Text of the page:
I know as much about the NFL as I do about football itself. I try, I honestly do. Our youngest two play flag football for an NFL league and besides touch downs and extra points I’m kind of clueless. Two weeks ago our youngest got knocked down during the game which sent his coach onto the field to have words with the ref…I really wasn’t sure what was going on because it’s football, you get knocked down…you get back up, most of the time. My son gave me a run down of what happened and why there should have been one of those yellow bean bags tossed on the play -I still wasn’t sure what exactly the issue was. I do however know about the issue with the kneeling NFL players.
After the events that took place in Charlottesville we had an open discussion in our home about racism, patriotism and some other off topic things that got thrown into the conversation, we have four kids from 11-17, it happens. We try to do this with our kids and sometimes their friends as often as we can. We want to hear what their thoughts are and what they think we can do to move forward, find healing and come together as a community. We don’t always agree, but we love each other and respect each other. It was during this conversation that one of our kids told me that my theory of having one on one conversations and really listening to others was just not good enough. He said that it wouldn’t reach 4 billion people. Well, to my defense I really don’t have the platform to reach 4 billion people…I struggle with reaching the 1k friends I have on Facebook in all honesty. I also don’t have the means to spend thousands of dollars right now to film or broadcast some kind of simulcast or something. So I am going to revert to my one on one conversations.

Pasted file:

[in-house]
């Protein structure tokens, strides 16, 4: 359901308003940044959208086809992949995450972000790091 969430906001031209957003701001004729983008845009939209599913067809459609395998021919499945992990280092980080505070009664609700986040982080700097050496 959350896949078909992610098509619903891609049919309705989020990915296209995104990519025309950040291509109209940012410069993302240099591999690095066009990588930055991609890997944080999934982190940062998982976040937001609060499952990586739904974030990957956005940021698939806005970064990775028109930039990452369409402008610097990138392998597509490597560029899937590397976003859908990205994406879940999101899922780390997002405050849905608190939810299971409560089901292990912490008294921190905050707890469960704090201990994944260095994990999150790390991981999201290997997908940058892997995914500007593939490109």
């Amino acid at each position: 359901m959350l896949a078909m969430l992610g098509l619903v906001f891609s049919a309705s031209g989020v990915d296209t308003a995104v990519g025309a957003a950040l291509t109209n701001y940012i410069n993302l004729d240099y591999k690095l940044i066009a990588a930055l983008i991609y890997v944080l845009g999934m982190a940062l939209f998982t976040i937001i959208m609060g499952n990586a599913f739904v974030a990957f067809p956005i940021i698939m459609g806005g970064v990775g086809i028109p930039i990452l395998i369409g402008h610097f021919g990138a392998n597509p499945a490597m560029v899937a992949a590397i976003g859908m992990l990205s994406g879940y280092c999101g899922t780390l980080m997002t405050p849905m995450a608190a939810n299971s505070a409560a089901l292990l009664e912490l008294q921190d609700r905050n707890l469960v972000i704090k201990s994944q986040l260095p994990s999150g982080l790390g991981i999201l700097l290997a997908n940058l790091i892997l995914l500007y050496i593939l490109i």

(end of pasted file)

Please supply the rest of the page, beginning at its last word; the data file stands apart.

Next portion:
Everyone has an opinion on the NFL players kneeling during the National Anthem as a protest to racism. And the only defense I can offer them is that it is 100% their Constitutional right to do so. Nobody can make them stand. If this is how they are going to use their platform then they have every right to do so. But I don’t think it’s good enough.
Is racism a thing?
Do we live in the greatest Nation in the world?
Will we boycott the NFL?
Absolutely not. Our children do and will continue to play NFL Flag Football.
People who have been victims of racism didn’t ask to be treated that way. My opinion on racism is that it is 100% fear driven. Like in most cases of fear it’s because it is unfamiliar and unknown – get to know people of other races. In some cases this has turned into hatred. Hatred is never OK.